ABS(log10(n) - log10(m)) > 1

If you'll end up with the same or less rows after trigger execution (m <= n):

ABS(log10(n) - log10(m)) > 2.1

So, for SQL 2000, if you have a cached trigger query execution plan with a rowcount of 100, the query will (theoretically) remain cached until you fire an instance of the trigger that generates a rowcount between 0 and 10 or 1,045+.

For SQL 2005, a cached trigger query execution plan with a rowcount of 100 will remain cached until you fire an instance of the trigger that generates a rowcount of 1,001 or more.

At the opposite end of the scale, on SQL 2005, if your cached trigger query execution plan has a rowcount of 1,000, it will remain cached until you fire an instance of the trigger that generates a rowcount of 7 or less.

Post #270187
Posted Friday, March 31, 2006 10:24 AM
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Perhaps I just missed it in the article, I admit i just skimmed it, but no one has mentioned using AFTER triggers for auditing data. e.g.:
CREATE TRIGGER AuditStuff ON DataTable AFTER INSERT, UPDATE AS
<Do stuff here>
While you will still have the cost of running a trigger every time a record is changed, it will at least not hold up the transaction to do it.
Overall, I would tend towards using triggers to audit data, as it will catch updates which are not done through the client application. e.g. Ad hoc changes via Management Studio. In the end, Auditing is going to slow a system down, it's an extra transaction which has to be done per transaction, if it is slowing things down, consider either changing what you are auditing, or throw hardware at it (yes, yes, throwing money at a problem is not usually a good idea).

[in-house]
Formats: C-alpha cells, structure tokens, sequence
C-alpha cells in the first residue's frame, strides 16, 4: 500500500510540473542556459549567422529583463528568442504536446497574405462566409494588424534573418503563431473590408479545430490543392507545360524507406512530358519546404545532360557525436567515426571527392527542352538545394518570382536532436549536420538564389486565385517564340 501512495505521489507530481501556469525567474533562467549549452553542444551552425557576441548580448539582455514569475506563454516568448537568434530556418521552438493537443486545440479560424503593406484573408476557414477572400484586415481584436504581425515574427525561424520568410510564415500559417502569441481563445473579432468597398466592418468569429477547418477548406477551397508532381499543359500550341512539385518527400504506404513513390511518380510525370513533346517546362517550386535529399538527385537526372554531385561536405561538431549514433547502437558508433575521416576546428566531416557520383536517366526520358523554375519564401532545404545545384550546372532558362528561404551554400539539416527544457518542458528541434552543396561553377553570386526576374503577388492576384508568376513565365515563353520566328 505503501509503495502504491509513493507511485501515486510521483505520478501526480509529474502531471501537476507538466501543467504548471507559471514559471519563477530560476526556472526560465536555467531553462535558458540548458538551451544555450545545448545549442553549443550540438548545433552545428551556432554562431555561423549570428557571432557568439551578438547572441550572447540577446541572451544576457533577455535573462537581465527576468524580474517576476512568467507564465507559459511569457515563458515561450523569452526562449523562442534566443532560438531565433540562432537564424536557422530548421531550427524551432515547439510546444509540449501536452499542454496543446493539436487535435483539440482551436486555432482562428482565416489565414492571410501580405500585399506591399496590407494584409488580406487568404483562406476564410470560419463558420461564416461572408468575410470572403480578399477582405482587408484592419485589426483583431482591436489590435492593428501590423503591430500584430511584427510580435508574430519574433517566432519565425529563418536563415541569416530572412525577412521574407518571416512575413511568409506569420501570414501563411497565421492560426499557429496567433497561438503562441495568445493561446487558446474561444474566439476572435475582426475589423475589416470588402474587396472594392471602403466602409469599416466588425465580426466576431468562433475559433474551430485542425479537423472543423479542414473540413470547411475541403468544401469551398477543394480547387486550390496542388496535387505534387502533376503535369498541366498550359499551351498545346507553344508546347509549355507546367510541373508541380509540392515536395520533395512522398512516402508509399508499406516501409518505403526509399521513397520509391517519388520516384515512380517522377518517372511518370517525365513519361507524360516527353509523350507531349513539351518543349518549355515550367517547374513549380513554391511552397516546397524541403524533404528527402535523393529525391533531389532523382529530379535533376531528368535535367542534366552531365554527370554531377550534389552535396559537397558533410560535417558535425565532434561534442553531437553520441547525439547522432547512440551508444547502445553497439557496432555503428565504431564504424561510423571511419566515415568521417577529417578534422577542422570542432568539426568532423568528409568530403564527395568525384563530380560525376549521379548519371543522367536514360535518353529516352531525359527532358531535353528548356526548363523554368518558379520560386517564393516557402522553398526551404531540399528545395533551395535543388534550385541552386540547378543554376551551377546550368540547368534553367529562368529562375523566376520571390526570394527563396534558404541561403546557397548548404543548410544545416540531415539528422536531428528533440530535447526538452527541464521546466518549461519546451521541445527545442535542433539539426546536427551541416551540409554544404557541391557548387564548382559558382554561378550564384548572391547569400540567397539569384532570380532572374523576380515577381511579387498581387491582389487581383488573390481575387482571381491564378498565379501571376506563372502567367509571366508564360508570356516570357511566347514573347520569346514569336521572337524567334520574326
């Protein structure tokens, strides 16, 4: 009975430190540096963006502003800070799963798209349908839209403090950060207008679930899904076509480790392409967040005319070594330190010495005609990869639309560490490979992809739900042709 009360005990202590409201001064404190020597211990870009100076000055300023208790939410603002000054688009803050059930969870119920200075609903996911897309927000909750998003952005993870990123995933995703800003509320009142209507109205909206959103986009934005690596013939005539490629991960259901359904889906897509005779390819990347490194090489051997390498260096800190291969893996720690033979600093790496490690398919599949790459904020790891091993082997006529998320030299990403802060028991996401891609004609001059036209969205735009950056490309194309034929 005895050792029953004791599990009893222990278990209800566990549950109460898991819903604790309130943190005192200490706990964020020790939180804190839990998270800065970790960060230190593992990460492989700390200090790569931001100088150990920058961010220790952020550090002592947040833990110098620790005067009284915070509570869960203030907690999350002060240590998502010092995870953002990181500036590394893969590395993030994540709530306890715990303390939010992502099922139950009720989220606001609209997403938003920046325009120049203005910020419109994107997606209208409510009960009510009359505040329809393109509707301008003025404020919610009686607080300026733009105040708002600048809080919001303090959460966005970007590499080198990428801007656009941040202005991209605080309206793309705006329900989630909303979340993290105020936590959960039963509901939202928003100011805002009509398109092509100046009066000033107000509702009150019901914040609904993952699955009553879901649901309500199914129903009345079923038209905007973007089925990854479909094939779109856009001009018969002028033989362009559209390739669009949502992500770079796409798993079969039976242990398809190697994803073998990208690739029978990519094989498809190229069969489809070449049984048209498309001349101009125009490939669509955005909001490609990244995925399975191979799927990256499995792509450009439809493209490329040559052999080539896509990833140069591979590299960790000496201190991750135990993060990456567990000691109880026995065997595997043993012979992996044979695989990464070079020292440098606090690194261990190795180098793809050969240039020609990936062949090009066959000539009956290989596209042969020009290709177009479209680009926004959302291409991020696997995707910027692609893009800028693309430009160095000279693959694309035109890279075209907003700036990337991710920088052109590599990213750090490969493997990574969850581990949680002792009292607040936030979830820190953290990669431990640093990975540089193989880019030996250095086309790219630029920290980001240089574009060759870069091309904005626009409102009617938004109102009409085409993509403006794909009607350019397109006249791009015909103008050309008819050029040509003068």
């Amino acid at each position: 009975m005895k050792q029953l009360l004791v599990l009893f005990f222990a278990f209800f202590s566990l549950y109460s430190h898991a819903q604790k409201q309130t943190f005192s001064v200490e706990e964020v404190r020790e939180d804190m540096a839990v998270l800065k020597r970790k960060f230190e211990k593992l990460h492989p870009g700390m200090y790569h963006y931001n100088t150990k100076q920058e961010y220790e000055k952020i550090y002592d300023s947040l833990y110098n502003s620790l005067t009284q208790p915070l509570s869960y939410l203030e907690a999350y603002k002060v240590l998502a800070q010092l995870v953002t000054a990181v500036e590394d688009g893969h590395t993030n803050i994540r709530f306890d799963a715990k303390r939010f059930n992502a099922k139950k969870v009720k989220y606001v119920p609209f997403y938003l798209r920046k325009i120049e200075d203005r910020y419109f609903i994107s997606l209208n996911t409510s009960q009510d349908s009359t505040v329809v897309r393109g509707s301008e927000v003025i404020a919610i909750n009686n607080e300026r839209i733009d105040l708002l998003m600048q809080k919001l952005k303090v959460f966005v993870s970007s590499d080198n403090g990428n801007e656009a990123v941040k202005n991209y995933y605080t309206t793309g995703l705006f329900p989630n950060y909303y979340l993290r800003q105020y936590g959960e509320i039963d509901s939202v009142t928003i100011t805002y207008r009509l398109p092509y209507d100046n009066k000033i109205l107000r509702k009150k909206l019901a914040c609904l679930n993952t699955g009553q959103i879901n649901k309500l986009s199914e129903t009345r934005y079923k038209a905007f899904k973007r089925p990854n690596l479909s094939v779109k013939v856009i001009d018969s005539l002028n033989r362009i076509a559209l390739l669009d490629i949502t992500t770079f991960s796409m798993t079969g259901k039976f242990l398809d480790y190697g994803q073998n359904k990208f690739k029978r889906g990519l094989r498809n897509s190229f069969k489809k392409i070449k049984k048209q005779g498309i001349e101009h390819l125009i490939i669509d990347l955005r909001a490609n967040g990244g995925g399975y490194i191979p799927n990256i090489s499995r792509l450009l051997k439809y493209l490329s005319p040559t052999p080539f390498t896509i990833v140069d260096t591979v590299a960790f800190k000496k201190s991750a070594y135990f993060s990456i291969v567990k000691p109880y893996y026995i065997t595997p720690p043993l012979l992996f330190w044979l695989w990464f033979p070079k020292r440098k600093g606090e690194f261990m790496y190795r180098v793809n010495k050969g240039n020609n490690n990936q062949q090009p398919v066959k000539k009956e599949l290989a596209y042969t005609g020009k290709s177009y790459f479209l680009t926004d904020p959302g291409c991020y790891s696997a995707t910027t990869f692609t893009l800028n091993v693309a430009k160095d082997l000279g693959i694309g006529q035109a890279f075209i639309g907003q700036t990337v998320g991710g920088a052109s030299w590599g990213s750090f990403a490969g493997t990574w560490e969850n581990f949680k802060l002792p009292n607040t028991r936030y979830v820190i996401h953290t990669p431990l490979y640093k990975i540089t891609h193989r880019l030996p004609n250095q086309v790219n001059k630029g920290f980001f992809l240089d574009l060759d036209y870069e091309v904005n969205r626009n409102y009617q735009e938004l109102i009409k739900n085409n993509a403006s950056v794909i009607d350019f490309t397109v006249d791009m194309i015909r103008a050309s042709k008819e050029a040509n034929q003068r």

Post #270243
Posted Friday, March 31, 2006 10:26 AM
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I think the conclusion that case 3 is prefereable is flawed for the architectural reason. Number one rule or OO design is "Program against interfaces, not objects". This approach should also be applied to database sesign as well. Views are "interfaces" and tables are "objects". Without triggers this would not be possible.

Another downside to using stored procedures instead of views&triggers is that they do not provide enough flexibility. If I were to create a view with INSTEAD OF trigger which does the actual insert, I would be able to use it for individual row inserts or many row inserts. spAddDummyTable1 allows for individual inserts only! If you were required to insert muiltiple rows, you'd have to write another SP or keep calling spAddDummyTable1 for each insert. The former approach duplicates functionality which is bad and the latter causes really bad performance.

Let me offer a solution that uses OO approach while maintaining flexibility and performance:

-- the following two views are INTERFACES to code against